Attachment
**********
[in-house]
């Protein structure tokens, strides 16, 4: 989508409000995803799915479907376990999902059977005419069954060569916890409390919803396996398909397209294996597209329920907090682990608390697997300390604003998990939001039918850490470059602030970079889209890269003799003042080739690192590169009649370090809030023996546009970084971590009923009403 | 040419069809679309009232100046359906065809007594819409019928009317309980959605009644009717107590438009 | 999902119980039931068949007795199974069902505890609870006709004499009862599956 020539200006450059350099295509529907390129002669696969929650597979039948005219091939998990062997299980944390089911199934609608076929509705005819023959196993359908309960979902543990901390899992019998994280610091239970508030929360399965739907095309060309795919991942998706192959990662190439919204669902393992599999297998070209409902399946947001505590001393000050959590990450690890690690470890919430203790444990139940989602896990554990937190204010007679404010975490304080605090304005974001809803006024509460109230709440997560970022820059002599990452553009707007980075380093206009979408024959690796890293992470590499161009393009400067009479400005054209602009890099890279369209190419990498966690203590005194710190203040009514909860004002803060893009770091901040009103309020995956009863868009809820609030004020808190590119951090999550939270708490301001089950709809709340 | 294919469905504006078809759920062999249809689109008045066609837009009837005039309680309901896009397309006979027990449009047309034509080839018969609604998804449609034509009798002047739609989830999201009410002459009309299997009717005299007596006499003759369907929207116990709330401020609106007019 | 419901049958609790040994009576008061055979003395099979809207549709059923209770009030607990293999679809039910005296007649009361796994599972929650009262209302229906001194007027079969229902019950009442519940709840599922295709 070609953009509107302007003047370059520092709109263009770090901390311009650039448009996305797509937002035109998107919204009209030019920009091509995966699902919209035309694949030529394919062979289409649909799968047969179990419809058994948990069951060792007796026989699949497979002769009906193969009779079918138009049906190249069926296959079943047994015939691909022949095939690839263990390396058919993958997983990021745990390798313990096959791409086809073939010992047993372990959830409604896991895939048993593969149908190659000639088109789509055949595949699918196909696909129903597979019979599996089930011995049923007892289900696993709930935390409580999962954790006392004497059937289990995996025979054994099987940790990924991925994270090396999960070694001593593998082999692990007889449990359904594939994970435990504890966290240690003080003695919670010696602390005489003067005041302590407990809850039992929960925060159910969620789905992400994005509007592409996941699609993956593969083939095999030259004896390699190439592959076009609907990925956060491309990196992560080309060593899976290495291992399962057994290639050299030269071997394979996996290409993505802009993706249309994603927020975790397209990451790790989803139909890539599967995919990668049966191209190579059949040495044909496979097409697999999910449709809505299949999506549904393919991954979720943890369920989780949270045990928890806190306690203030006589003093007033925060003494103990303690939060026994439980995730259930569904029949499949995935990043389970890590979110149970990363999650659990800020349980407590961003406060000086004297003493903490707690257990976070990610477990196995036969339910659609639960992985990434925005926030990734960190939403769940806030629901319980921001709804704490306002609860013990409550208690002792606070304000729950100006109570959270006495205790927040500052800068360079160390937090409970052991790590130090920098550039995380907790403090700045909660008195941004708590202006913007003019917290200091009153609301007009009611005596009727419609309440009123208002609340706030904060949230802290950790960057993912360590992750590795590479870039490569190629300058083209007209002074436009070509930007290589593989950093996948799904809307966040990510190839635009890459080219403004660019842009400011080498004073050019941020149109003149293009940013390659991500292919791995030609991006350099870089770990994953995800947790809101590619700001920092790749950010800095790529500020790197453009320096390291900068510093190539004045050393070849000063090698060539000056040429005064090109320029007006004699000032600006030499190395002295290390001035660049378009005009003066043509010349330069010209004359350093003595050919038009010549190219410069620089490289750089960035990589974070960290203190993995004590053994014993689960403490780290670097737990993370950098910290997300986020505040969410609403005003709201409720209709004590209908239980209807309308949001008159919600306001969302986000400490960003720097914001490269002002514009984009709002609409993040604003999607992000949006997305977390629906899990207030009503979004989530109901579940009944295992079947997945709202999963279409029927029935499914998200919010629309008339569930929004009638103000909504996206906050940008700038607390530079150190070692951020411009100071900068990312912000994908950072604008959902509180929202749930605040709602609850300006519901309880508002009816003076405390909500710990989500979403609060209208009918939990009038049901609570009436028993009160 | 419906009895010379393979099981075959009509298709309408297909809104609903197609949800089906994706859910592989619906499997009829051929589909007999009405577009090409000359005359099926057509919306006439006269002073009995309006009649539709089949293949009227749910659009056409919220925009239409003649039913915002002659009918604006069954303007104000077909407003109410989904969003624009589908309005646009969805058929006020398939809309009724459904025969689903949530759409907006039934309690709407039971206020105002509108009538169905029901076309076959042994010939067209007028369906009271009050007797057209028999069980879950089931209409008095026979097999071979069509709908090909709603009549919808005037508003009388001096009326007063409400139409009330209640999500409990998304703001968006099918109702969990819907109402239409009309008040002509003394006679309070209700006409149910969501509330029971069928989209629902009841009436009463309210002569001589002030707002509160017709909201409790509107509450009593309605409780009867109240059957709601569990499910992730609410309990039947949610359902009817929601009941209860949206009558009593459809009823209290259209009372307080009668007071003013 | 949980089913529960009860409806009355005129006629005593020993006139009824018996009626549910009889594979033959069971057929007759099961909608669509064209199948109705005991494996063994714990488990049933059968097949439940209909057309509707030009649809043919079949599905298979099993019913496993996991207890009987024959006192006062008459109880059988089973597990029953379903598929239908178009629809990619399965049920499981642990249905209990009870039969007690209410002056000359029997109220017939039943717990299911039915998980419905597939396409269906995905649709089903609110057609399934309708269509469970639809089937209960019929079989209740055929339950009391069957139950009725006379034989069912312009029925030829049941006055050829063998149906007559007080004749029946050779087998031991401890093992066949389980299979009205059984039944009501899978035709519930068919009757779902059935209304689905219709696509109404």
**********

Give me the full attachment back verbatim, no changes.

[in-house]
């Protein structure tokens, strides 16, 4: 989508409000995803799915479907376990999902059977005419069954060569916890409390919803396996398909397209294996597209329920907090682990608390697997300390604003998990939001039918850490470059602030970079889209890269003799003042080739690192590169009649370090809030023996546009970084971590009923009403 | 040419069809679309009232100046359906065809007594819409019928009317309980959605009644009717107590438009 | 999902119980039931068949007795199974069902505890609870006709004499009862599956 020539200006450059350099295509529907390129002669696969929650597979039948005219091939998990062997299980944390089911199934609608076929509705005819023959196993359908309960979902543990901390899992019998994280610091239970508030929360399965739907095309060309795919991942998706192959990662190439919204669902393992599999297998070209409902399946947001505590001393000050959590990450690890690690470890919430203790444990139940989602896990554990937190204010007679404010975490304080605090304005974001809803006024509460109230709440997560970022820059002599990452553009707007980075380093206009979408024959690796890293992470590499161009393009400067009479400005054209602009890099890279369209190419990498966690203590005194710190203040009514909860004002803060893009770091901040009103309020995956009863868009809820609030004020808190590119951090999550939270708490301001089950709809709340 | 294919469905504006078809759920062999249809689109008045066609837009009837005039309680309901896009397309006979027990449009047309034509080839018969609604998804449609034509009798002047739609989830999201009410002459009309299997009717005299007596006499003759369907929207116990709330401020609106007019 | 419901049958609790040994009576008061055979003395099979809207549709059923209770009030607990293999679809039910005296007649009361796994599972929650009262209302229906001194007027079969229902019950009442519940709840599922295709 070609953009509107302007003047370059520092709109263009770090901390311009650039448009996305797509937002035109998107919204009209030019920009091509995966699902919209035309694949030529394919062979289409649909799968047969179990419809058994948990069951060792007796026989699949497979002769009906193969009779079918138009049906190249069926296959079943047994015939691909022949095939690839263990390396058919993958997983990021745990390798313990096959791409086809073939010992047993372990959830409604896991895939048993593969149908190659000639088109789509055949595949699918196909696909129903597979019979599996089930011995049923007892289900696993709930935390409580999962954790006392004497059937289990995996025979054994099987940790990924991925994270090396999960070694001593593998082999692990007889449990359904594939994970435990504890966290240690003080003695919670010696602390005489003067005041302590407990809850039992929960925060159910969620789905992400994005509007592409996941699609993956593969083939095999030259004896390699190439592959076009609907990925956060491309990196992560080309060593899976290495291992399962057994290639050299030269071997394979996996290409993505802009993706249309994603927020975790397209990451790790989803139909890539599967995919990668049966191209190579059949040495044909496979097409697999999910449709809505299949999506549904393919991954979720943890369920989780949270045990928890806190306690203030006589003093007033925060003494103990303690939060026994439980995730259930569904029949499949995935990043389970890590979110149970990363999650659990800020349980407590961003406060000086004297003493903490707690257990976070990610477990196995036969339910659609639960992985990434925005926030990734960190939403769940806030629901319980921001709804704490306002609860013990409550208690002792606070304000729950100006109570959270006495205790927040500052800068360079160390937090409970052991790590130090920098550039995380907790403090700045909660008195941004708590202006913007003019917290200091009153609301007009009611005596009727419609309440009123208002609340706030904060949230802290950790960057993912360590992750590795590479870039490569190629300058083209007209002074436009070509930007290589593989950093996948799904809307966040990510190839635009890459080219403004660019842009400011080498004073050019941020149109003149293009940013390659991500292919791995030609991006350099870089770990994953995800947790809101590619700001920092790749950010800095790529500020790197453009320096390291900068510093190539004045050393070849000063090698060539000056040429005064090109320029007006004699000032600006030499190395002295290390001035660049378009005009003066043509010349330069010209004359350093003595050919038009010549190219410069620089490289750089960035990589974070960290203190993995004590053994014993689960403490780290670097737990993370950098910290997300986020505040969410609403005003709201409720209709004590209908239980209807309308949001008159919600306001969302986000400490960003720097914001490269002002514009984009709002609409993040604003999607992000949006997305977390629906899990207030009503979004989530109901579940009944295992079947997945709202999963279409029927029935499914998200919010629309008339569930929004009638103000909504996206906050940008700038607390530079150190070692951020411009100071900068990312912000994908950072604008959902509180929202749930605040709602609850300006519901309880508002009816003076405390909500710990989500979403609060209208009918939990009038049901609570009436028993009160 | 419906009895010379393979099981075959009509298709309408297909809104609903197609949800089906994706859910592989619906499997009829051929589909007999009405577009090409000359005359099926057509919306006439006269002073009995309006009649539709089949293949009227749910659009056409919220925009239409003649039913915002002659009918604006069954303007104000077909407003109410989904969003624009589908309005646009969805058929006020398939809309009724459904025969689903949530759409907006039934309690709407039971206020105002509108009538169905029901076309076959042994010939067209007028369906009271009050007797057209028999069980879950089931209409008095026979097999071979069509709908090909709603009549919808005037508003009388001096009326007063409400139409009330209640999500409990998304703001968006099918109702969990819907109402239409009309008040002509003394006679309070209700006409149910969501509330029971069928989209629902009841009436009463309210002569001589002030707002509160017709909201409790509107509450009593309605409780009867109240059957709601569990499910992730609410309990039947949610359902009817929601009941209860949206009558009593459809009823209290259209009372307080009668007071003013 | 949980089913529960009860409806009355005129006629005593020993006139009824018996009626549910009889594979033959069971057929007759099961909608669509064209199948109705005991494996063994714990488990049933059968097949439940209909057309509707030009649809043919079949599905298979099993019913496993996991207890009987024959006192006062008459109880059988089973597990029953379903598929239908178009629809990619399965049920499981642990249905209990009870039969007690209410002056000359029997109220017939039943717990299911039915998980419905597939396409269906995905649709089903609110057609399934309708269509469970639809089937209960019929079989209740055929339950009391069957139950009725006379034989069912312009029925030829049941006055050829063998149906007559007080004749029946050779087998031991401890093992066949389980299979009205059984039944009501899978035709519930068919009757779902059935209304689905219709696509109404």